Paul Weiss (University of California, San Diego) wondered if subfield $u would be associated with subfield $a (Source citation) or subfield $b (Information found). He also wondered if subfield $u should be added to field 675 (Source data not found). Rebecca Guenther stated that the use of subfield $u is dependent on a cataloging agency's policy, however, she thought that it would usually correspond with subfield $a (Source citation).
Mitch Turitz (ALCTS) wondered if the subfield $u in field 670 could provide a display. Sally McCallum (LC) stated that subfield $u in field 670 is a cataloger's note and would probably not be displayed. Separate occurrences of subfield $u in fields 670 and 856 could contain different URLs, with field 856 providing a publically-displayed URL.
Michael Fox (ALCTS/SAA) reminded the group of the following precedent: field 856 is used for information about the resource as a whole and subfield $u in other fields is used for information that relates to the specific field. Paul Weiss (University of California, San Diego) also reminded the group that field 856 is a holdings field and thus, field 670 subfield $u would be a better location in which to place this type of URI.
Rebecca Guenther (LC) asked if another proposal would be needed to add a URI in field 675 (Source Data Not Found). The group, however, decided that until there is a specific need for it, adding subfield $u in field 675 should not be pursued.
Bruce Johnson (ALCTS) moved to pass the proposal as written. Tom Saudargas (RUSA) seconded it. The vote was 8-0 in favor of the proposal.
Proposal 2002-03: Expanding Field 046 for Other Dates in the MARC 21 Bibliographic Format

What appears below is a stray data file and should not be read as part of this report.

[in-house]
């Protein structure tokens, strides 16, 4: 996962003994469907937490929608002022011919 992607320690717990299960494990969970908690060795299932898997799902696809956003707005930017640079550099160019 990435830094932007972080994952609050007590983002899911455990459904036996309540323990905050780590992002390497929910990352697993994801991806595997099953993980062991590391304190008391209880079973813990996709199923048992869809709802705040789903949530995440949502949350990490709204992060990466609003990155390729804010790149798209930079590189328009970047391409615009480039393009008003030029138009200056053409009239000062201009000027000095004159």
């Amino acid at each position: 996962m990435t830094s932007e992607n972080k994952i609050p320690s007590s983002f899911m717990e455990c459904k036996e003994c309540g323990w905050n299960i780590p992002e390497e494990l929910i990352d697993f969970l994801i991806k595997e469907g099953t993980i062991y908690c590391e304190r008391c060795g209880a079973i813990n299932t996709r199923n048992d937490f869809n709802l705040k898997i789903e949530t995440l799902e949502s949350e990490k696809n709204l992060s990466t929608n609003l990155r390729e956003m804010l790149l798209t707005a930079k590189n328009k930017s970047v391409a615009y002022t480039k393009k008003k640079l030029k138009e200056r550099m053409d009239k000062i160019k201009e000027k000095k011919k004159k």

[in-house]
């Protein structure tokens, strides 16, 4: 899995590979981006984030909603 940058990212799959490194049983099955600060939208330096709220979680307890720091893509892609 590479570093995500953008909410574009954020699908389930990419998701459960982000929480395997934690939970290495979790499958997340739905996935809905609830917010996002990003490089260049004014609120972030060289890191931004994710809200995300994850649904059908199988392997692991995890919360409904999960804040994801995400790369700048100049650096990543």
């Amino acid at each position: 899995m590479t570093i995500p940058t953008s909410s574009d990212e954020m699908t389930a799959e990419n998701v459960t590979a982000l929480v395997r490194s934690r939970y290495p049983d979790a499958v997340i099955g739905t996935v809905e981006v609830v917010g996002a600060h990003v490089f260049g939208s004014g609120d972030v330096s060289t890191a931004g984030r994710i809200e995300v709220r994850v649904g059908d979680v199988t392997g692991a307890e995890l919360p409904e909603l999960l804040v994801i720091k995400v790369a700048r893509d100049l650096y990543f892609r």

Jackie Radebaugh (LC) introduced the paper which proposes defining new date subfields in field 046 to provide a place for dates that do not fit into other data elements currently defined in the MARC 21 bibliographic and community information formats.
Susan Goldner (AALL) asked whether date modified applies to changes made to bibliographic information. She also wondered whether date modified could be used for loose-leaf publications. Rebecca Guenther (LC) reported that it would be inappropriate to code date modified for loose-leafs because many libraries currently use either check-in systems or holdings fields to keep track of the latest date of updates. John Attig (OLAC) also stated that the definition of date modified is agency-specific. Eric Childress (OCLC) reported that date modified was adopted as a Dublin Core element and has been used there as the date of last modification. Sally McCallum (LC) suggested that "Date resource modified" may be a better name for subfield $j.
Joe Altimus (RLG) asked if field 046 subfield $a (Type of date code) would be used only with subfields $b - $d. Rebecca Guenther (LC) answered yes. He also asked if subfield $2 (Source of date) would ever be used with subfields $b - $d. After Rebecca Guenther (LC) replied no, Joe Altimus (RLG) suggested that the relationship between the subfields be made more explicit in the documentation. He also suggested that subfield $3 (Material specified) be defined in field 046 if the dates apply to only parts.